The following obituary is from the
Peter Barker (1933-2023)
Peter Barker, who has died aged 90, was a Radio 3 announcer who during the 1970s and 1980s was the unflappable embodiment of the station’s civilised values. With a voice that a colleague described as “a deep bass, full of warmth and charm”, Barker became a much-loved personality almost in spite of himself, seeing the role as akin to a waiter in a top-class restaurant who delivers the very best and then quietly withdraws.
“Announcer” rather than “presenter” was an important distinction during the Barker era, the job description specifying “an acceptable microphone voice and a well-stocked mind”. That Barker perfectly fulfilled the description was evident to anyone listening to Radio 3 at the time, but that time came to an end in 1992 when the station’s new controller, Nicholas Kenyon, decided that a different tone was required.
Redundancy came as a blow to Barker, who, approaching 60, was only months away from the age at which the BBC would have required him to retire anyway. Kenyon later admitted that the removal of Barker, along with other presenters, was “rather badly handled”, but he felt that too much presentation on the network was “distanced and frankly precious”.
Fans of Barker, of whom there were many, would disagree. While there was a sense in which the tie he always wore at the microphone, as well as the pipe he smoked, were discernible in his broadcasts, he spoke pure RP in a natural and unaffected way – and, said a colleague, “it’s important to stress that he was never pompous.”
The stream of listeners’ letters that Barker received at Broadcasting House on a daily basis – he delighted in the “two elderly sisters in Highgate who have been writing to me for years” – attested to his popularity, as well as that of fellow announcers such as Tony Scotland, Patricia Hughes and Tom Crowe. Between them they formed a golden age of Radio 3 announcing.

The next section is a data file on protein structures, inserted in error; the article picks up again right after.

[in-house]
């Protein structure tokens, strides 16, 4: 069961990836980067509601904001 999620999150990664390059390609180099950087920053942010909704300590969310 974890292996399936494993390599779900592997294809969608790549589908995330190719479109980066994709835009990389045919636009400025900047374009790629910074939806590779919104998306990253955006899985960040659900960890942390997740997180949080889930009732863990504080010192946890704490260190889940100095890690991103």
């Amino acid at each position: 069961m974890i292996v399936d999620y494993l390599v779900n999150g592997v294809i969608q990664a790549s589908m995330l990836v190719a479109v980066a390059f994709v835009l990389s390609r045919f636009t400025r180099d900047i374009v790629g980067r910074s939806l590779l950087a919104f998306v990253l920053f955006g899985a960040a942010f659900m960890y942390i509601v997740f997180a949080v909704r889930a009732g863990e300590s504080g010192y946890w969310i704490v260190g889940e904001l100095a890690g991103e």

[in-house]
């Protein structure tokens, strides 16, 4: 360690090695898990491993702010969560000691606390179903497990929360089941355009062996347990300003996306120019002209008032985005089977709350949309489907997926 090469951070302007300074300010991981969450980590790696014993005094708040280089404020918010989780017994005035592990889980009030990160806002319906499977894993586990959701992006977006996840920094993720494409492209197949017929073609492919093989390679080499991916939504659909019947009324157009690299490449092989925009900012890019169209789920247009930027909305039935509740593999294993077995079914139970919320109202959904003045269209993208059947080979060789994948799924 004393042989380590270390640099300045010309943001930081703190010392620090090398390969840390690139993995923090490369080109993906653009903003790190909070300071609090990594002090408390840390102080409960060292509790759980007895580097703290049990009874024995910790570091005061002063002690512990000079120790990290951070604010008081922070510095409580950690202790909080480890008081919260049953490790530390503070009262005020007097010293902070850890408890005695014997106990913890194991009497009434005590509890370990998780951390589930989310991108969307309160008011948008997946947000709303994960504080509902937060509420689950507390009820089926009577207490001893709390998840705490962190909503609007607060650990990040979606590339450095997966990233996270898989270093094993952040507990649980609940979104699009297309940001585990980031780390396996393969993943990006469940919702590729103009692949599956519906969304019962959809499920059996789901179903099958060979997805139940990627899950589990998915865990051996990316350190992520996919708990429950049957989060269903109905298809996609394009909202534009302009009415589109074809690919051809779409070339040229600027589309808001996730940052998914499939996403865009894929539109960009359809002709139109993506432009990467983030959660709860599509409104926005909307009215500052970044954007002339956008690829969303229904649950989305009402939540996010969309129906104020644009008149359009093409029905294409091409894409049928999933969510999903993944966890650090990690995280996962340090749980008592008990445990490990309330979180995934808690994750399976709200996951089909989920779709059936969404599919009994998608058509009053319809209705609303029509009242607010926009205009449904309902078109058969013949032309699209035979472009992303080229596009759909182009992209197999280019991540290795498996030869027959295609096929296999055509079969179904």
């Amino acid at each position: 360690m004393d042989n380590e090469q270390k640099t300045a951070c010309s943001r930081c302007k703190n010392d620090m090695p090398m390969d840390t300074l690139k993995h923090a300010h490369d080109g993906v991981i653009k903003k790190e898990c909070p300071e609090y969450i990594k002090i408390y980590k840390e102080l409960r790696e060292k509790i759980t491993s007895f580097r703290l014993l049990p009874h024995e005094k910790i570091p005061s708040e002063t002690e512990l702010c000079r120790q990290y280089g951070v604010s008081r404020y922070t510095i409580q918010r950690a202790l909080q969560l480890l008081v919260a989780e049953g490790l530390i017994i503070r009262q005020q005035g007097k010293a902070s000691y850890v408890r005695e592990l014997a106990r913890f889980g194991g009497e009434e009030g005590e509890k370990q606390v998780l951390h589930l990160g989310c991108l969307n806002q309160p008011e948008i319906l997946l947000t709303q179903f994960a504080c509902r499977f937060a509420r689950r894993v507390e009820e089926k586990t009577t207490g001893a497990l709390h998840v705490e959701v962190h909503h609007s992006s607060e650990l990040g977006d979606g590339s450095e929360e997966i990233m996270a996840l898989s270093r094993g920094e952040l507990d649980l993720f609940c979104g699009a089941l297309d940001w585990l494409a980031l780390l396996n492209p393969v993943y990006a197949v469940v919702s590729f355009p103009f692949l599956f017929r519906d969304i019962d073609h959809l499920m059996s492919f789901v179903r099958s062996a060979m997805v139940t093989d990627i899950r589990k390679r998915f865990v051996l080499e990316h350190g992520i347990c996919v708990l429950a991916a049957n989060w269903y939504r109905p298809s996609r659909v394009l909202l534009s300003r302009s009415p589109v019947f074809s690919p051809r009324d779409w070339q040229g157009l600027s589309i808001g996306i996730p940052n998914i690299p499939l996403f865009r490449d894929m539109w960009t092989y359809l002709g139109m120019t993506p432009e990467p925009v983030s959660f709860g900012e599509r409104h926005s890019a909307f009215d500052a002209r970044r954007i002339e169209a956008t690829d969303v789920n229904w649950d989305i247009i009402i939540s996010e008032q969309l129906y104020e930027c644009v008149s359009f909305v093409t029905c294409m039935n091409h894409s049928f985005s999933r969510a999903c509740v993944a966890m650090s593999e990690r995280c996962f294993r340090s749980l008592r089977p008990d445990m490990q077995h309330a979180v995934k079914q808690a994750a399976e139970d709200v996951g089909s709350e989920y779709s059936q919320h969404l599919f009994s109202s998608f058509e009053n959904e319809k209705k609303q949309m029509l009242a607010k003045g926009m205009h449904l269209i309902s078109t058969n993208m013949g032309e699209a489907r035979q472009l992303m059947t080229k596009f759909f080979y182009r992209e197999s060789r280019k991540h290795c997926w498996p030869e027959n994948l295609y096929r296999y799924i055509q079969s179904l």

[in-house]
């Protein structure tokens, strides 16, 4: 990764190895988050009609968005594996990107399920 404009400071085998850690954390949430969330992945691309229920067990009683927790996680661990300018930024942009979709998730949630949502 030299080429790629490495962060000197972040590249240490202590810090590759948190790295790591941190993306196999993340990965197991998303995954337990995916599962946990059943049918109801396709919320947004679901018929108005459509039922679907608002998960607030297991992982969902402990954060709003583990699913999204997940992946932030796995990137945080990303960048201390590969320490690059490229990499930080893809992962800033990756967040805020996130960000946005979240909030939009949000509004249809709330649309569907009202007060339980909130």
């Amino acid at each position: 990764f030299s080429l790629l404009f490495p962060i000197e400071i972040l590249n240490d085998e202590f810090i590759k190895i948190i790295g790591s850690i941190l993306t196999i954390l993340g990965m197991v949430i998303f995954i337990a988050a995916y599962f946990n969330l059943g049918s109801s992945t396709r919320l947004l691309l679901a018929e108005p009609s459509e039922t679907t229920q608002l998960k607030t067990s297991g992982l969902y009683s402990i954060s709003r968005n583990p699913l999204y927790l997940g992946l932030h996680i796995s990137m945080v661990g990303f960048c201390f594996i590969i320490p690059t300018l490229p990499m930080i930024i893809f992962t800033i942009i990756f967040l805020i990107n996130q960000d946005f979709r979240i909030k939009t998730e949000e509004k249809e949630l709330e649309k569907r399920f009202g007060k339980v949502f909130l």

“Oh, Mr Barker, I always enjoy listening to you on a Sunday evening when I have my bath,” one of his regular female correspondents wrote to him. “But I do assure you, I always put the wireless set in the airing cupboard.”
Barker’s work was informed by deep musical knowledge. Chamber music was a speciality, and for many years he presented a series of live performances on Wednesday lunchtimes, generally chamber pieces performed by up-and-coming musicians, under the title Concert Hall, which came from the venue of that name in the basement of Broadcasting House.
The Radio 3 Presentation Team in 1972: Peter Barker is in the front row, left, next to Patricia Hughes
He travelled widely with the BBC Symphony Orchestra, presenting concerts they gave on tours of Europe and Japan. This was the era when the big names associated with the orchestra included the conductors Pierre Boulez and Charles Mackerras, and soloists such as the horn player Alan Civil and the clarinettist Jack Brymer.
Barker had a background as an actor, and poetry readings – with which concert intervals were often filled – further played to his strengths. He read countless news bulletins, his time-honoured introduction – “Here is the news, and this is Peter Barker reading it,” he would intone – providing Radio 3 with one of its leitmotifs.
Peter Barker was born on 19 April 1933 at Worksop in Nottinghamshire. His father, Arthur, was a parson, his mother, Margery, a schoolteacher. He attended Southwell Grammar School before going on to study at Rada, where his contemporaries included Peter O’Toole.
His acting career largely comprised work with a company that toured schools created by the pioneering figure of Caryl Jenner. In 1949 she had created the Mobile Theatre, which took theatre to children all around the country. Barker joined it in the mid-1950s, the players supplementing their income by performing to adults in the evenings.
Barker joined the BBC in the early 1960s, responding to an advertisement for announcers. He worked briefly in television, including as an assistant floor manager, before finding his true home on the radio, settling into a berth at the Third Programme (later Radio 3) after a period in which his voice was also heard on the Home Service, which became Radio 4, and the Light Programme, which became Radio 2.
Throughout his BBC years, Barker lived in Wembley, a 10-mile drive from Broadcasting House, where the shift pattern often required him to stay overnight. Highly practical, he built a device that came to be known as Barker’s Marquer, a guide to which fader to open which Radio 3 announcers continued to use long after his departure. During his post-BBC years Barker started a craft business mending chairs.
A keen amateur singer, he was a member of the BBC Club Choir and the Harrow Choral Society. His fellow Radio 3 announcer Paul Guinery, a gifted amateur pianist, enlisted Barker in several performances of Poulenc’s Babar the Elephant, which involves a pianist and a narrator to recite Jean de Brunhoff’s text.
Barker is survived by his wife Eileen Barker, a distinguished professor of sociology at the London School of Economics, and their daughter Rachel; another daughter, Judith, died in 2005.
born 19 April 1933, died 10 June 2023.